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Bill Gross Buying Italian Debt?

Not rolling over: China GDP rose 9.5 percent in Q2, better than the 9.3 percent gain that was expected...the Shanghai Index is up 1.5 percent. This will give the Chinese additional resolve to raise rates.

More caution on chips: first it was Microchip Tech (MCHP), then Novellus (NVLS), then Applied Materials (AMAT)...now Netherlands-based ASML (ASML), which makes machines used to produce computer chips, is the latest to disappoint. Bookings were down 1 percent sequentially, but most importantly orders for Q3 are down 40 percent. Once again, this is an indication of weakness in cell phones, PCs, and consumer products, because the customer who buy their machines (foundries that make chips, for the most part) are worried about what they hear from their customers.

Elsewhere:

1) Bill Gross buying Italian debt! That's according to the fund's head of fixed income portfolio management. The selloff was exaggerated, according to the FT. They're also adding to U.S. Treasurys.

2) Ben Bernanke will be on Capitol Hill today, but he will probably spend most of his time trying to convince Congress to raise the debt ceiling. He'll also spend time defending QE2 (it was successfull because it ended a deflationary spiral, he will argue, but he will surely be pressed on why it did not help employment) and will likely distance himself from doing QE3 any time soon. Indeed, QE2 might have been a little too successful in quashing deflation: PPI is out tomorrow for June, CPI for Friday. Core data (including food and energy) have seen notable spikes this year; the question is whether it will be transitory or not.

3) Capital One (COF) beats estimates ($1.97 vs. $1.71 consensus) as purchase volumes increased in the quarter. Credit quality improved for the credit card company, with charge-off rates (loans deemed uncollectible) dropping to 2.91 percent from 5.35 percent year-over-year. The firm also announced plans to raise $2 billion through a stock offering to help fund its recent acquisition of ING's online bank in the U.S.

The credit card companies will report June card data on Friday...expect chargeoffs to continue to decline because delinquency trends are improving. However, keep an eye out for any big jump in early stage delinquencies...30 days or so...that might indicate that consumers are again having trouble.

4) Put up or shut up for Deutsche Boerse shareholders: midnight tonight (Frankfurt time, 6 PM tonight New York time) is the deadline for DB shareholders to tender their shares for the NYSE Euronext merger. As of yesterday, 34.5 percent had tendered; they need 75 percent to get the merger approved. Sounds tight, but no one I have talked to seems particularly concerned. The biggest institutions often vote late, I am told.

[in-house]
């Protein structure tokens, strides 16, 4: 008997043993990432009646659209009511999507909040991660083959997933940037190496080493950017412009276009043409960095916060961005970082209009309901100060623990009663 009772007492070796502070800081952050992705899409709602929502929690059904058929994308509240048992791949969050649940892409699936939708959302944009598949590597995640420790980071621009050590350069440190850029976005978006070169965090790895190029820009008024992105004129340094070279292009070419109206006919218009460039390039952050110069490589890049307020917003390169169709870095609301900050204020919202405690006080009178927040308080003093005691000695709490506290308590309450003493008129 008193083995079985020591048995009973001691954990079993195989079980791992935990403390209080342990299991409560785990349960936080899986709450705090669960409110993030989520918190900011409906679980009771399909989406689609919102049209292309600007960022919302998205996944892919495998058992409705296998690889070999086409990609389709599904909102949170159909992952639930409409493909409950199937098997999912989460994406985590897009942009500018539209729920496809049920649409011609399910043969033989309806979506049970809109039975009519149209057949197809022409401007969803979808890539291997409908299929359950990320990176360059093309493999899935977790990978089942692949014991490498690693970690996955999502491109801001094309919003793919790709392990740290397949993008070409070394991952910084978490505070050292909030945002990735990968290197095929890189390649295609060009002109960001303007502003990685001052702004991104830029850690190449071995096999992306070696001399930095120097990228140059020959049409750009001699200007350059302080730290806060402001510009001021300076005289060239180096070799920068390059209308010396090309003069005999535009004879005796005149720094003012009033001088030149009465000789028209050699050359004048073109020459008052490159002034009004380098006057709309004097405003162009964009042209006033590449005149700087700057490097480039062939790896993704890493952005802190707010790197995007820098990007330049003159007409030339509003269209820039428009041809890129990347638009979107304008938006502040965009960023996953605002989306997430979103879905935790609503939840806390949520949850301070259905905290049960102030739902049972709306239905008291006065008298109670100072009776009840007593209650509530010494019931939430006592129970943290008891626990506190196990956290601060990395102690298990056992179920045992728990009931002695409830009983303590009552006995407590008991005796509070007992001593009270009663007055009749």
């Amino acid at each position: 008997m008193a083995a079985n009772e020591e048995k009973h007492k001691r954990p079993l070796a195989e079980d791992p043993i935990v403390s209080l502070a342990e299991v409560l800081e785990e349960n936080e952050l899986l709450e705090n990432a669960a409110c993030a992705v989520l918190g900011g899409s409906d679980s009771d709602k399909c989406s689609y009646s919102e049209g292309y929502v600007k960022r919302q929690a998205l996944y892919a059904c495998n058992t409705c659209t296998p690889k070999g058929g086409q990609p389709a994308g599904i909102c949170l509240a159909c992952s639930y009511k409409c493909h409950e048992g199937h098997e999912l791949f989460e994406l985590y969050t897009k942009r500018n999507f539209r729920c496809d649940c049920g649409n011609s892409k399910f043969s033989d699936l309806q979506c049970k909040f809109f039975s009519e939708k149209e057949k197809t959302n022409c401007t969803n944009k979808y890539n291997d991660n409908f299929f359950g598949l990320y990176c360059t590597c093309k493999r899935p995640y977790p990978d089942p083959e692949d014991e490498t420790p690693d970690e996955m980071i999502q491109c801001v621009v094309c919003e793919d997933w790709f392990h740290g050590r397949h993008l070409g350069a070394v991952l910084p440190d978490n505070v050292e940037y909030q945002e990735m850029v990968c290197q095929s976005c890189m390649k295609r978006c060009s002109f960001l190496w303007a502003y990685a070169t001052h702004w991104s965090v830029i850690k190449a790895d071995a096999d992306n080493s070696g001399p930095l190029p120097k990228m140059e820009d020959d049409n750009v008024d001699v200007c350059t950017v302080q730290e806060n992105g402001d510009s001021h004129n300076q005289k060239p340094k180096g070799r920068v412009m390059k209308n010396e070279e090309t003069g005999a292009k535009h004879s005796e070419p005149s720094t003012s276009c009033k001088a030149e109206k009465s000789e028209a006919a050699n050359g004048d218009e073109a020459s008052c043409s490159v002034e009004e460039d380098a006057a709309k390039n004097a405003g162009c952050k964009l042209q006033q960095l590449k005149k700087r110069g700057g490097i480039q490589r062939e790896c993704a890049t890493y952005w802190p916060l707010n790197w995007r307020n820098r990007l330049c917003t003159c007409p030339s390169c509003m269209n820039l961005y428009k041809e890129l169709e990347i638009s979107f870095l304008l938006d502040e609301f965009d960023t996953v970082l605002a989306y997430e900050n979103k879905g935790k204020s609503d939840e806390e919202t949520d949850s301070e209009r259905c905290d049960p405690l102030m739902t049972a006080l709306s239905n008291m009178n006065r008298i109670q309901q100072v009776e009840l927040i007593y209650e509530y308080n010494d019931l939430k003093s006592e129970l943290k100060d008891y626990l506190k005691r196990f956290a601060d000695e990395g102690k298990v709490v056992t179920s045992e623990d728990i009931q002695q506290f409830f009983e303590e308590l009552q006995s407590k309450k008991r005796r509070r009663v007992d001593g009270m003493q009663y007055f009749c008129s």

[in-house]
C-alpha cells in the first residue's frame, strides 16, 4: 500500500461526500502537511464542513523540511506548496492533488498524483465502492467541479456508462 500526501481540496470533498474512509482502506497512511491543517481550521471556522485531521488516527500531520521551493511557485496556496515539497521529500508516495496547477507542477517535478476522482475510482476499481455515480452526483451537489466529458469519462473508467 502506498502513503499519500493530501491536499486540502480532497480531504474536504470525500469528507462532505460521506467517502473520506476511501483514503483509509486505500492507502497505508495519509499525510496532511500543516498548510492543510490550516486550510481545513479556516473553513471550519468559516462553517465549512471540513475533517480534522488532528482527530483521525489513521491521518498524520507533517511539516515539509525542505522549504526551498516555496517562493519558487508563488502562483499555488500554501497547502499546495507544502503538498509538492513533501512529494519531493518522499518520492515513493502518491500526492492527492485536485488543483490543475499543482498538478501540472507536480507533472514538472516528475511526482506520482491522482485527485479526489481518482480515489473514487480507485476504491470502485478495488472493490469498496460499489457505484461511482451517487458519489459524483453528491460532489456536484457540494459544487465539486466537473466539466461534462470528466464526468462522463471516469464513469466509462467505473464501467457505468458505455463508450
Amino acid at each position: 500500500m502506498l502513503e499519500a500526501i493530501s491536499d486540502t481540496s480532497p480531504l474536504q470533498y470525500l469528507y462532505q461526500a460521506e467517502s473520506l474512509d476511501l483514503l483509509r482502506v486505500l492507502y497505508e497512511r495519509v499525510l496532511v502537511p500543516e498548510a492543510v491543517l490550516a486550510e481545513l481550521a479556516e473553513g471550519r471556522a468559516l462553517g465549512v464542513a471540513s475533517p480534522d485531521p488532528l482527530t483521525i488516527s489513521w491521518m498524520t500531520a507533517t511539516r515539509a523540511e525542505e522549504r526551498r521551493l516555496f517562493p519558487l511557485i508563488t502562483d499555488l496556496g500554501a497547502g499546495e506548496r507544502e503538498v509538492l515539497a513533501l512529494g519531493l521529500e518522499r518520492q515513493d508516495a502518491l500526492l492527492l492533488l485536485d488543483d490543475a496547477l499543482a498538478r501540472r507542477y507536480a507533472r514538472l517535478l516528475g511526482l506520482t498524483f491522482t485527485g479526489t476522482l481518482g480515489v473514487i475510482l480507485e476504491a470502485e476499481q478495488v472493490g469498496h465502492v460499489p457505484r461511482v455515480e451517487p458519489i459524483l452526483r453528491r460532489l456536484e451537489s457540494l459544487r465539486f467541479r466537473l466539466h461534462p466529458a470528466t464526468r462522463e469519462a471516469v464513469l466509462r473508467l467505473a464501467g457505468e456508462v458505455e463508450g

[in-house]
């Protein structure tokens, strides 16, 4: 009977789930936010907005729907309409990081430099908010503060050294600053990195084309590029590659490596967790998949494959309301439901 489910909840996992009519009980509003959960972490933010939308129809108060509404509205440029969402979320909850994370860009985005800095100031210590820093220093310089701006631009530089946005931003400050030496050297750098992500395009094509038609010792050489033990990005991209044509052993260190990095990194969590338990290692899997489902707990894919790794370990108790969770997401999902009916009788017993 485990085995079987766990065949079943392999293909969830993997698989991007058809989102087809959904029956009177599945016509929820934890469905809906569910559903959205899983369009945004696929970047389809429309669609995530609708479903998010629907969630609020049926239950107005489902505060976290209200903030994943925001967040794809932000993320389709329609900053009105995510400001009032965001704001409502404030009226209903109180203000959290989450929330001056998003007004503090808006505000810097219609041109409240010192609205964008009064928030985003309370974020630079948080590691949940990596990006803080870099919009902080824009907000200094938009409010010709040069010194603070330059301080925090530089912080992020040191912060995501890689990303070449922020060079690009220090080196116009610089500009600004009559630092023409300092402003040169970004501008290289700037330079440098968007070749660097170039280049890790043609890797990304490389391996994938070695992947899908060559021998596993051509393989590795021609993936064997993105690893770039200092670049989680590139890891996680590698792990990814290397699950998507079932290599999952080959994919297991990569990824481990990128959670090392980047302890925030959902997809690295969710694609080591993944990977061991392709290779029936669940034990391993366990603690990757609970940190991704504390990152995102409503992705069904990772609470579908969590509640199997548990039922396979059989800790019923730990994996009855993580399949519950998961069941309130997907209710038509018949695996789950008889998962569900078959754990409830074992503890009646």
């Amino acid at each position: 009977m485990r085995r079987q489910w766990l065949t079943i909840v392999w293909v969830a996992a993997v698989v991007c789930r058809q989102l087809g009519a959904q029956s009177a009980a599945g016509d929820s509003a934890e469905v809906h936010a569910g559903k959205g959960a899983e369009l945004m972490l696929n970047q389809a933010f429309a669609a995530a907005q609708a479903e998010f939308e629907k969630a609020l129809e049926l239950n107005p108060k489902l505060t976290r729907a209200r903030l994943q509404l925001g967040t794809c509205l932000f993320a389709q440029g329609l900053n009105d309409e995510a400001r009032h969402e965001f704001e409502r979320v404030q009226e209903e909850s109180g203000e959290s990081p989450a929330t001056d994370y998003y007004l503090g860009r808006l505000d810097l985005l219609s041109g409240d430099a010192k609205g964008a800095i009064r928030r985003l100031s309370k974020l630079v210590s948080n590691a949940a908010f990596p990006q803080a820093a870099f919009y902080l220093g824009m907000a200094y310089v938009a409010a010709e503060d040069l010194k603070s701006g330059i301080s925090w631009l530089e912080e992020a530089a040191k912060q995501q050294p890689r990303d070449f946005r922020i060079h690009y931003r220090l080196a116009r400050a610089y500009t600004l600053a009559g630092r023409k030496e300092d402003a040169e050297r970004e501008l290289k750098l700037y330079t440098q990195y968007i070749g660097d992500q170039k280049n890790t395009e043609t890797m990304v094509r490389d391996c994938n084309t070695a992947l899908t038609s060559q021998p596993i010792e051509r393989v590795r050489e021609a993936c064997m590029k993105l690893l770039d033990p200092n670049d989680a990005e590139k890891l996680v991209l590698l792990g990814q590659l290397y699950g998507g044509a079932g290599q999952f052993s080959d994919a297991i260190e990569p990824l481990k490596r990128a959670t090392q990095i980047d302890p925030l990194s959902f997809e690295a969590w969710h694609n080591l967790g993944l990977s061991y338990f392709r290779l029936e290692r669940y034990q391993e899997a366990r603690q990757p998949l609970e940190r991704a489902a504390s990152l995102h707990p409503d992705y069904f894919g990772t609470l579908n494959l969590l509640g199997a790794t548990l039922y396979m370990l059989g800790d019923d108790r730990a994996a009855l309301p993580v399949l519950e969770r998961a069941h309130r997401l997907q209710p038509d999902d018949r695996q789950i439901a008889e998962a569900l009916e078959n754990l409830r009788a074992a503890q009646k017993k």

They should release new numbers around 11 AM this morning: my bet is that we will see that about 60 percent tendered, which will easily put them within shouting distance of 75 percent by tonight. We will likely not see an official tally for a couple days. One carrot: those who tender will tender will be eligible for the 2 euro special dividend; those who don't tender, don't get it.

NYSE shareholders approved the merger last week at their shareholder vote in New York.

5) Lousy volumes: Investment Technology Group (ITG) said results would be weak because of low volume...they are laying off employees.

6) And more signs the high end consumer continues to spend: Burberry, the luxury British apparel retailer, beat estimates and reported a 34 percent surge in comp store sales. Those sales were fueled by strong demand in Asian markets, particularly China and solid performance in the U.S.

7) Think food inflation is a problem here? It continues to be even more troublesome in developing countries. Yesterday, Ethiopia reported food inflation soared 45 percent year-over-year in June, while today, Bangladesh reported year.

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  • A CNBC reporter since 1990, Bob Pisani covers Wall Street from the floor of the New York Stock Exchange.

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